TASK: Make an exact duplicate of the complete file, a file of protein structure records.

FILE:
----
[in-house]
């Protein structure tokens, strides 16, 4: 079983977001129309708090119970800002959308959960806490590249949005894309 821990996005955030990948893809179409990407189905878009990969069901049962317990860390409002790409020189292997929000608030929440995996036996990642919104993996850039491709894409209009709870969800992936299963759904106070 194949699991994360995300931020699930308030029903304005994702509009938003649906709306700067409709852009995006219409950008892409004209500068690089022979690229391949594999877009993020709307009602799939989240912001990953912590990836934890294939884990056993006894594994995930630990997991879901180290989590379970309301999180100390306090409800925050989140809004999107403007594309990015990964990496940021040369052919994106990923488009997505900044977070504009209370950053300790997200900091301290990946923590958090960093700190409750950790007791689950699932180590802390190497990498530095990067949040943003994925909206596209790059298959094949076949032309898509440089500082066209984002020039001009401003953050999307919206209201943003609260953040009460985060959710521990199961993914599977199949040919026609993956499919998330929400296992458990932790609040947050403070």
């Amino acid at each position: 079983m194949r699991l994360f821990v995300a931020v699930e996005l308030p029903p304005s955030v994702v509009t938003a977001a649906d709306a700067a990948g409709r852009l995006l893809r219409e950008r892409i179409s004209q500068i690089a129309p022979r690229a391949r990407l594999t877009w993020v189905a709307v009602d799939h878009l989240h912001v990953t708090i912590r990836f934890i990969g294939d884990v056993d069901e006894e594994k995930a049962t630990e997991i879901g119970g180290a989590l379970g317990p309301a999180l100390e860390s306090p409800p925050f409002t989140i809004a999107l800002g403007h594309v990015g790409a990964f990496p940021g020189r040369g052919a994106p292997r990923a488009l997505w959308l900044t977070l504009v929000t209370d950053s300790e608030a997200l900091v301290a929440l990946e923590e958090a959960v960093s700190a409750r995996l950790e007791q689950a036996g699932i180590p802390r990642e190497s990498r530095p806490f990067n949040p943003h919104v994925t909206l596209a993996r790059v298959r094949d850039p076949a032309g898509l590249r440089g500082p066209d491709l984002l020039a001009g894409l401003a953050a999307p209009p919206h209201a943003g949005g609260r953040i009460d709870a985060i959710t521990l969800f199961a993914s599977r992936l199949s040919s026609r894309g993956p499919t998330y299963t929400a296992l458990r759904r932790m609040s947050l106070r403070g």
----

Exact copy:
[in-house]
């Protein structure tokens, strides 16, 4: 079983977001129309708090119970800002959308959960806490590249949005894309 821990996005955030990948893809179409990407189905878009990969069901049962317990860390409002790409020189292997929000608030929440995996036996990642919104993996850039491709894409209009709870969800992936299963759904106070 194949699991994360995300931020699930308030029903304005994702509009938003649906709306700067409709852009995006219409950008892409004209500068690089022979690229391949594999877009993020709307009602799939989240912001990953912590990836934890294939884990056993006894594994995930630990997991879901180290989590379970309301999180100390306090409800925050989140809004999107403007594309990015990964990496940021040369052919994106990923488009997505900044977070504009209370950053300790997200900091301290990946923590958090960093700190409750950790007791689950699932180590802390190497990498530095990067949040943003994925909206596209790059298959094949076949032309898509440089500082066209984002020039001009401003953050999307919206209201943003609260953040009460985060959710521990199961993914599977199949040919026609993956499919998330929400296992458990932790609040947050403070």
């Amino acid at each position: 079983m194949r699991l994360f821990v995300a931020v699930e996005l308030p029903p304005s955030v994702v509009t938003a977001a649906d709306a700067a990948g409709r852009l995006l893809r219409e950008r892409i179409s004209q500068i690089a129309p022979r690229a391949r990407l594999t877009w993020v189905a709307v009602d799939h878009l989240h912001v990953t708090i912590r990836f934890i990969g294939d884990v056993d069901e006894e594994k995930a049962t630990e997991i879901g119970g180290a989590l379970g317990p309301a999180l100390e860390s306090p409800p925050f409002t989140i809004a999107l800002g403007h594309v990015g790409a990964f990496p940021g020189r040369g052919a994106p292997r990923a488009l997505w959308l900044t977070l504009v929000t209370d950053s300790e608030a997200l900091v301290a929440l990946e923590e958090a959960v960093s700190a409750r995996l950790e007791q689950a036996g699932i180590p802390r990642e190497s990498r530095p806490f990067n949040p943003h919104v994925t909206l596209a993996r790059v298959r094949d850039p076949a032309g898509l590249r440089g500082p066209d491709l984002l020039a001009g894409l401003a953050a999307p209009p919206h209201a943003g949005g609260r953040i009460d709870a985060i959710t521990l969800f199961a993914s599977r992936l199949s040919s026609r894309g993956p499919t998330y299963t929400a296992l458990r759904r932790m609040s947050l106070r403070g």